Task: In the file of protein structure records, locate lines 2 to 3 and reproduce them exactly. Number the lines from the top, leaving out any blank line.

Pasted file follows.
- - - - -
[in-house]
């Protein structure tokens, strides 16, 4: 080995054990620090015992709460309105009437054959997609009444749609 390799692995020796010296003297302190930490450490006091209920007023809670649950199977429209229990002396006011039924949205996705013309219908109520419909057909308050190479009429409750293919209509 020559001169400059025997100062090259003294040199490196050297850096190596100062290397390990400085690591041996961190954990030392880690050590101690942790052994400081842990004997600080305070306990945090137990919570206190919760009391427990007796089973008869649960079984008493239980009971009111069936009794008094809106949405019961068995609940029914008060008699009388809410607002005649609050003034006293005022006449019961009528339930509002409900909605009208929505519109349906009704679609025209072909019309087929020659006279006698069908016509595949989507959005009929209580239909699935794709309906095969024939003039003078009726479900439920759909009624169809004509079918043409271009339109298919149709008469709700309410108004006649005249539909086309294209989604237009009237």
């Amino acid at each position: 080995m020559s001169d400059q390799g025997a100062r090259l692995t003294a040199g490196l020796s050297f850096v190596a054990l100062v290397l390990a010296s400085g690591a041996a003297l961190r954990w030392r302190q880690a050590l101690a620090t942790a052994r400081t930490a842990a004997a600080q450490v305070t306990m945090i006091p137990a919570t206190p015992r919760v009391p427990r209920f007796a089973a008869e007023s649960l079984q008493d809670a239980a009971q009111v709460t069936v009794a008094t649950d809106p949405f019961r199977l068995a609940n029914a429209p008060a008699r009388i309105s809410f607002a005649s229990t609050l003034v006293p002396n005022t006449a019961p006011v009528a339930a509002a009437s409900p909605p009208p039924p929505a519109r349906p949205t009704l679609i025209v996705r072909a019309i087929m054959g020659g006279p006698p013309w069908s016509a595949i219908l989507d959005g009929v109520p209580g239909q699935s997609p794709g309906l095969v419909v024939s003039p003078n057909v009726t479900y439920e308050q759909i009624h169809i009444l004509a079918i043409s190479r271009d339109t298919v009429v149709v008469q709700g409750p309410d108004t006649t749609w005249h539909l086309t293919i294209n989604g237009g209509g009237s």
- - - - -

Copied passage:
């Protein structure tokens, strides 16, 4: 080995054990620090015992709460309105009437054959997609009444749609 390799692995020796010296003297302190930490450490006091209920007023809670649950199977429209229990002396006011039924949205996705013309219908109520419909057909308050190479009429409750293919209509 020559001169400059025997100062090259003294040199490196050297850096190596100062290397390990400085690591041996961190954990030392880690050590101690942790052994400081842990004997600080305070306990945090137990919570206190919760009391427990007796089973008869649960079984008493239980009971009111069936009794008094809106949405019961068995609940029914008060008699009388809410607002005649609050003034006293005022006449019961009528339930509002409900909605009208929505519109349906009704679609025209072909019309087929020659006279006698069908016509595949989507959005009929209580239909699935794709309906095969024939003039003078009726479900439920759909009624169809004509079918043409271009339109298919149709008469709700309410108004006649005249539909086309294209989604237009009237």
């Amino acid at each position: 080995m020559s001169d400059q390799g025997a100062r090259l692995t003294a040199g490196l020796s050297f850096v190596a054990l100062v290397l390990a010296s400085g690591a041996a003297l961190r954990w030392r302190q880690a050590l101690a620090t942790a052994r400081t930490a842990a004997a600080q450490v305070t306990m945090i006091p137990a919570t206190p015992r919760v009391p427990r209920f007796a089973a008869e007023s649960l079984q008493d809670a239980a009971q009111v709460t069936v009794a008094t649950d809106p949405f019961r199977l068995a609940n029914a429209p008060a008699r009388i309105s809410f607002a005649s229990t609050l003034v006293p002396n005022t006449a019961p006011v009528a339930a509002a009437s409900p909605p009208p039924p929505a519109r349906p949205t009704l679609i025209v996705r072909a019309i087929m054959g020659g006279p006698p013309w069908s016509a595949i219908l989507d959005g009929v109520p209580g239909q699935s997609p794709g309906l095969v419909v024939s003039p003078n057909v009726t479900y439920e308050q759909i009624h169809i009444l004509a079918i043409s190479r271009d339109t298919v009429v149709v008469q709700g409750p309410d108004t006649t749609w005249h539909l086309t293919i294209n989604g237009g209509g009237s």